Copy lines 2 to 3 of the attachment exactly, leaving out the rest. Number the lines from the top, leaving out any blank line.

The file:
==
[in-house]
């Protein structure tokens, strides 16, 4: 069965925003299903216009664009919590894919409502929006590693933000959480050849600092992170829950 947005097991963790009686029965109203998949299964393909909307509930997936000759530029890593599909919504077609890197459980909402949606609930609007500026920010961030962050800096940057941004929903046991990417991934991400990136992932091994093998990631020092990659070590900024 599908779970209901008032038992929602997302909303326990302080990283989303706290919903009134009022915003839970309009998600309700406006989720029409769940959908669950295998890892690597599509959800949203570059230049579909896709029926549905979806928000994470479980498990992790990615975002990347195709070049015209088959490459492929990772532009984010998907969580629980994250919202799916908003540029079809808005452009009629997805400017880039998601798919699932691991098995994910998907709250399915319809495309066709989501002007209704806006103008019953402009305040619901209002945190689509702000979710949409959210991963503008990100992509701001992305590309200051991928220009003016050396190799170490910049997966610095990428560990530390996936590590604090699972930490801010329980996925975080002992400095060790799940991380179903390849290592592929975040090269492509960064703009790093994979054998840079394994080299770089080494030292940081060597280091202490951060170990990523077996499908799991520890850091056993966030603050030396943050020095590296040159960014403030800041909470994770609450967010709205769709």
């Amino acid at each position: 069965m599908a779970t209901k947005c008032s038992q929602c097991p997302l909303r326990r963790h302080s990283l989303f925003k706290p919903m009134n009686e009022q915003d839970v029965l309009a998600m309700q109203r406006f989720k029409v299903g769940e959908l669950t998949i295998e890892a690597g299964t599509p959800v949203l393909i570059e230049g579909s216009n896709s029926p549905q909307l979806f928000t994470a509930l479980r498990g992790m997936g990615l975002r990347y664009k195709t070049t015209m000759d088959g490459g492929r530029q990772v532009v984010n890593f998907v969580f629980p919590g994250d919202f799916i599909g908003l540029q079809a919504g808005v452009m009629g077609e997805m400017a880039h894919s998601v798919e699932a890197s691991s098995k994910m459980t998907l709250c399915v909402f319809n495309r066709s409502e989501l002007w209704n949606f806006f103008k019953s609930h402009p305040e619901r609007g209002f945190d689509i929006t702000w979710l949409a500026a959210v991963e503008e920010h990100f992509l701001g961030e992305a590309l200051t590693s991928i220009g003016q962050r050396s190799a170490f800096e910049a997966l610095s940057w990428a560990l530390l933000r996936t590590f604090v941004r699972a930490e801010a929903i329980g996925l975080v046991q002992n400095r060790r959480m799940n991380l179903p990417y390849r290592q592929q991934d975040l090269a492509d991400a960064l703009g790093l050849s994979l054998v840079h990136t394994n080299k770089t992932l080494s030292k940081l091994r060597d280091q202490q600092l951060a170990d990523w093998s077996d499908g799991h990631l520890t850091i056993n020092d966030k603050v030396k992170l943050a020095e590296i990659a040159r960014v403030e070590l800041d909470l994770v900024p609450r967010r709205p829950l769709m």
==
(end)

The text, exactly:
């Protein structure tokens, strides 16, 4: 069965925003299903216009664009919590894919409502929006590693933000959480050849600092992170829950 947005097991963790009686029965109203998949299964393909909307509930997936000759530029890593599909919504077609890197459980909402949606609930609007500026920010961030962050800096940057941004929903046991990417991934991400990136992932091994093998990631020092990659070590900024 599908779970209901008032038992929602997302909303326990302080990283989303706290919903009134009022915003839970309009998600309700406006989720029409769940959908669950295998890892690597599509959800949203570059230049579909896709029926549905979806928000994470479980498990992790990615975002990347195709070049015209088959490459492929990772532009984010998907969580629980994250919202799916908003540029079809808005452009009629997805400017880039998601798919699932691991098995994910998907709250399915319809495309066709989501002007209704806006103008019953402009305040619901209002945190689509702000979710949409959210991963503008990100992509701001992305590309200051991928220009003016050396190799170490910049997966610095990428560990530390996936590590604090699972930490801010329980996925975080002992400095060790799940991380179903390849290592592929975040090269492509960064703009790093994979054998840079394994080299770089080494030292940081060597280091202490951060170990990523077996499908799991520890850091056993966030603050030396943050020095590296040159960014403030800041909470994770609450967010709205769709």
């Amino acid at each position: 069965m599908a779970t209901k947005c008032s038992q929602c097991p997302l909303r326990r963790h302080s990283l989303f925003k706290p919903m009134n009686e009022q915003d839970v029965l309009a998600m309700q109203r406006f989720k029409v299903g769940e959908l669950t998949i295998e890892a690597g299964t599509p959800v949203l393909i570059e230049g579909s216009n896709s029926p549905q909307l979806f928000t994470a509930l479980r498990g992790m997936g990615l975002r990347y664009k195709t070049t015209m000759d088959g490459g492929r530029q990772v532009v984010n890593f998907v969580f629980p919590g994250d919202f799916i599909g908003l540029q079809a919504g808005v452009m009629g077609e997805m400017a880039h894919s998601v798919e699932a890197s691991s098995k994910m459980t998907l709250c399915v909402f319809n495309r066709s409502e989501l002007w209704n949606f806006f103008k019953s609930h402009p305040e619901r609007g209002f945190d689509i929006t702000w979710l949409a500026a959210v991963e503008e920010h990100f992509l701001g961030e992305a590309l200051t590693s991928i220009g003016q962050r050396s190799a170490f800096e910049a997966l610095s940057w990428a560990l530390l933000r996936t590590f604090v941004r699972a930490e801010a929903i329980g996925l975080v046991q002992n400095r060790r959480m799940n991380l179903p990417y390849r290592q592929q991934d975040l090269a492509d991400a960064l703009g790093l050849s994979l054998v840079h990136t394994n080299k770089t992932l080494s030292k940081l091994r060597d280091q202490q600092l951060a170990d990523w093998s077996d499908g799991h990631l520890t850091i056993n020092d966030k603050v030396k992170l943050a020095e590296i990659a040159r960014v403030e070590l800041d909470l994770v900024p609450r967010r709205p829950l769709m």